While Matthew was still churning up the U.S. eastern seaboard as a Category 4 hurricane, Southern Baptist Disaster Relief (SBDR) volunteers were already preparing hot meals for storm evacuees in Florida. Meal preparation numbers in the thousands as multiple teams and kitchens from other states began operations Oct. 10.
Photo by Florida Baptist Convention
Southern Baptist Disaster Relief volunteers are already preparing hot meals for storm evacuees in Florida.
Meanwhile, SBDR assessors are working in coastal communities from Florida to Virginia coordinating first responses for cleanup, mud out and recovery. North American Mission Board (NAMB) SBDR executive director Mickey Caison said many volunteers were in route to their service locations Sunday.
“The heartbreaking thing is that we are talking about the same communities in South Carolina that flooded earlier this year,” Caison said. “In North Carolina these are the same communities that just completed their long-term recovery from Hurricane Floyd. They are flooded again.”
NAMB Send Relief vice president David Melber shares Caison's concern. He called for prayers for those affected by the storm.
“We are experiencing historic widespread damage from Florida to Virginia,” Melber said. “Our greatest need is for prayer that God would direct and coordinate all we do in response. I am so thankful for the Disaster Relief network, and in particular the leadership in Florida, Georgia, South Carolina, North Carolina and Virginia. We have a network of volunteers in motion and resources coming from many states. This crisis is a great opportunity to see churches empowered to serve and minister to the thousands in need. We are grateful for the support in resources, both volunteer and financial.”
Caison said SBDR is ready to prepare as many as 100,000 meals per day. North Carolina is preparing for 10 SBDR mobile kitchen operations.
“We currently have volunteers from seven states already involved in the response, including Alabama, Florida, Georgia, Kentucky, North Carolina, South Carolina and Virginia,” Caison said. “Volunteers from Arkansas, Missouri, Mississippi, Oklahoma, Tennessee and Texas are traveling to their areas of service this week and are prepared to respond as assessments determine the areas of greatest need.” The Texas units include groups from the Southern Baptists of Texas Convention and Texas Baptist Men. Virginia volunteers are serving with both the Southern Baptist Conservatives of Virginia and the Baptist General Convention of Virginia.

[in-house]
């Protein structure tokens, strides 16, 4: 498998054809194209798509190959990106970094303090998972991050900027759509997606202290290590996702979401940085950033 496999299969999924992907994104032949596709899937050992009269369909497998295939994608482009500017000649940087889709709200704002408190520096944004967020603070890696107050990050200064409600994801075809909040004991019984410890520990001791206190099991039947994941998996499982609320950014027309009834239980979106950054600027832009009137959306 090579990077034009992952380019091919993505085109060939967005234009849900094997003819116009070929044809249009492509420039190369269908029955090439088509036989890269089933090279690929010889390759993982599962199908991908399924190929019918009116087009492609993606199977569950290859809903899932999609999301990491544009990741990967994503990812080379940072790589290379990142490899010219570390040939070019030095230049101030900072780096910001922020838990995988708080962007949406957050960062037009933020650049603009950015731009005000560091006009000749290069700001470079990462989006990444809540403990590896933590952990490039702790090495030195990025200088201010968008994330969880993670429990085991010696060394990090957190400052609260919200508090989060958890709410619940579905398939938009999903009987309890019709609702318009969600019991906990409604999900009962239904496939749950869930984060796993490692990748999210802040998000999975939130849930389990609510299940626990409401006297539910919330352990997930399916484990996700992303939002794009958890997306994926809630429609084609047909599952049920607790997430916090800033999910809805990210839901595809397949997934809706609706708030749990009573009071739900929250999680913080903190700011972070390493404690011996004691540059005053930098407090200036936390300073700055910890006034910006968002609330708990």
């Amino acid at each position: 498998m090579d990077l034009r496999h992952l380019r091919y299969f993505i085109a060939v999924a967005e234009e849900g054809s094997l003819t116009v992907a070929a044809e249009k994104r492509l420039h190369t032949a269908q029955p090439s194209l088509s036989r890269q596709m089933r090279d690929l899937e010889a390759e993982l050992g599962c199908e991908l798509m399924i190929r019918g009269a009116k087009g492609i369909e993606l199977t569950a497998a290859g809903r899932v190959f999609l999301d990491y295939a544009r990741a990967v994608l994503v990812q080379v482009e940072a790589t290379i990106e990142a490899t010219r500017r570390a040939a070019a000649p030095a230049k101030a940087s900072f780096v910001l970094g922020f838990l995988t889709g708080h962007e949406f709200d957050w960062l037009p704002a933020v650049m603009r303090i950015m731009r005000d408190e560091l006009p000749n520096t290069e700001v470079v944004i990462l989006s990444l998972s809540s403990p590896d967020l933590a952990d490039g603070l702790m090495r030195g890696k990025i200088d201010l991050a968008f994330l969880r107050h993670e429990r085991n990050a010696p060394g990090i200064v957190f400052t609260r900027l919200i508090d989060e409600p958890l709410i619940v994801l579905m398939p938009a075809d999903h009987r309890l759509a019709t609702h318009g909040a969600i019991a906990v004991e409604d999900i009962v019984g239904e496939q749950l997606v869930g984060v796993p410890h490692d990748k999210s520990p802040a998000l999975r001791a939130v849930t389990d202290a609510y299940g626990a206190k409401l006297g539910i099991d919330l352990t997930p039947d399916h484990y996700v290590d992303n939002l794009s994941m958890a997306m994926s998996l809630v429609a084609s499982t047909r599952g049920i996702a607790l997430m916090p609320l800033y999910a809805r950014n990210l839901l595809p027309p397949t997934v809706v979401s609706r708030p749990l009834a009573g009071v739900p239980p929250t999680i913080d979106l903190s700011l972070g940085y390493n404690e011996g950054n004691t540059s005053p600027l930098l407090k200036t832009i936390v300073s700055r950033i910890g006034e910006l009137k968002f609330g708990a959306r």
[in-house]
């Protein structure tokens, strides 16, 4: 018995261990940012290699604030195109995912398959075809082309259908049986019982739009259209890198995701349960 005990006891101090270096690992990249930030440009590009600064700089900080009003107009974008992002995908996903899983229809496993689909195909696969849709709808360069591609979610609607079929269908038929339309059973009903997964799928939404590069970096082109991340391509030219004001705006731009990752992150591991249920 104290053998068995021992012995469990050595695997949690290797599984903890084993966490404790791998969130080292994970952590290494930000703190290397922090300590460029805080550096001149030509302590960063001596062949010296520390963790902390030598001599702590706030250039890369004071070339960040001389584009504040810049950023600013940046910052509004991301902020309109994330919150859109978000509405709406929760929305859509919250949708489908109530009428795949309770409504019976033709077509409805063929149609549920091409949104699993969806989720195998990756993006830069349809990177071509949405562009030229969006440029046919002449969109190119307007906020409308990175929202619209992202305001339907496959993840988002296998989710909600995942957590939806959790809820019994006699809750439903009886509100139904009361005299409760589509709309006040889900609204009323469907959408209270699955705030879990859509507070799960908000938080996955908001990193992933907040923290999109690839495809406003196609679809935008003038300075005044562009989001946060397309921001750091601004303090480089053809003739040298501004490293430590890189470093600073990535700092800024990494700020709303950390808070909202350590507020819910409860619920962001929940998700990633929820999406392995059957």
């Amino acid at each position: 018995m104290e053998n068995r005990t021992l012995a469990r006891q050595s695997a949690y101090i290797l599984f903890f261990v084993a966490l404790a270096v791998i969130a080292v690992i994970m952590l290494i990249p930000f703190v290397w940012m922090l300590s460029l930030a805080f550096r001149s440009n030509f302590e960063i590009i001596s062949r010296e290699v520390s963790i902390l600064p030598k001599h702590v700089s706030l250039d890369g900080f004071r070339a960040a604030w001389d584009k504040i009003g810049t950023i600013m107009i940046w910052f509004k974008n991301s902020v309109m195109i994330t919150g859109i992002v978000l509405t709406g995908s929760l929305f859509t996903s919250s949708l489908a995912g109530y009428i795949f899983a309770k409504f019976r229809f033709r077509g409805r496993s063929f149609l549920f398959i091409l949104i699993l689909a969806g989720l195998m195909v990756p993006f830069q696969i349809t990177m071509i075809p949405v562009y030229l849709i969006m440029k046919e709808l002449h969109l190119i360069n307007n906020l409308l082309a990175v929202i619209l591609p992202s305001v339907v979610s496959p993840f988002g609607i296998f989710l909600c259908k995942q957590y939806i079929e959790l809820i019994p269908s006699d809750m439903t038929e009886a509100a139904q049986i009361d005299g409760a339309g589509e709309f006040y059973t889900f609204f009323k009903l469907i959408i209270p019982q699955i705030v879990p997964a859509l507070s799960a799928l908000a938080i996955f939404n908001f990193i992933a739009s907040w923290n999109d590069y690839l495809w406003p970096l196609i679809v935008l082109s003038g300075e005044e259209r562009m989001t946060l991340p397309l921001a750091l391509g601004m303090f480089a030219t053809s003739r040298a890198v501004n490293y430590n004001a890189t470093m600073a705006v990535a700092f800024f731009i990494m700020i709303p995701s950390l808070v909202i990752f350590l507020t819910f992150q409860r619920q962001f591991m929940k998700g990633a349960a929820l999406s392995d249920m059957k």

Kitchen operations are currently located at First Baptist Church of Flagler in Palm Coast, Fla.; Turning Point Baptist Church in St. Augustine, Fla.; North Jacksonville Baptist Church in Jacksonville, Fla.; Southside Baptist Church in Savannah, Ga.; Northside Baptist Church in Brunswick, Ga.; North Conway Baptist Church in Conway, S.C.; First Baptist Church in Harleyville, S.C.; and Hoffmeyer Road Baptist Church in Florence, S.C.
A Florida SBDR team had been manning a kitchen at First Baptist Church in Melbourne, Fla., serving primarily storm evacuees. That team stood down on Sunday, with plans to move to a new service area this week.
“Most of the rivers and streams will not crest until Wednesday, so we will not know the full extent of some of the damage until then,” Caison said. “Assessors will be working at least for another week.” Caison noted that the year has been exceptionally taxing for volunteers with widespread flooding, tornadoes, wildfires and other disasters. South Carolina SBDR director Randy Creamer has called for spontaneous volunteers to join with trained SBDR teams to help in the response.
“This is an excellent opportunity for spontaneous volunteers to join with trained teams and serve,” Caison said. “This is going to be a large and long response. We need the help.”
In the on-going south Louisiana flood response, SBDR volunteers have already provided 678,675 meals, completed 2,839 clean-up jobs, 967 home tear outs and 2,327 mold remediation jobs. Through it all, there have been 10,769 chaplain contacts, 1,612 gospel presentations and 199 professions of faith.
Those wishing to donate to SBDR relief can contact the Baptist convention in their state or visit donations.namb.net/dr-donations. For phone donations, call 1-866-407-NAMB (6262) or mail checks to NAMB, P.O. Box 116543, Atlanta, GA 30368-6543. Designate checks for “Disaster Relief.”
NAMB coordinates and manages Southern Baptist responses to major disasters through partnerships with 42 state Baptist conventions, most of which have their own state disaster relief ministries.
Southern Baptists have 65,000 trained volunteers – including chaplains – and 1,550 mobile units for feeding, chainsaw, mud-out, command, communication, child care, shower, laundry, water purification, repair/rebuild and power generation. SBDR is one of the three largest mobilizers of trained disaster relief volunteers in the United States, along with the American Red Cross and The Salvation Army.
(EDITOR’S NOTE – Joe Conway writes for the North American Mission Board.)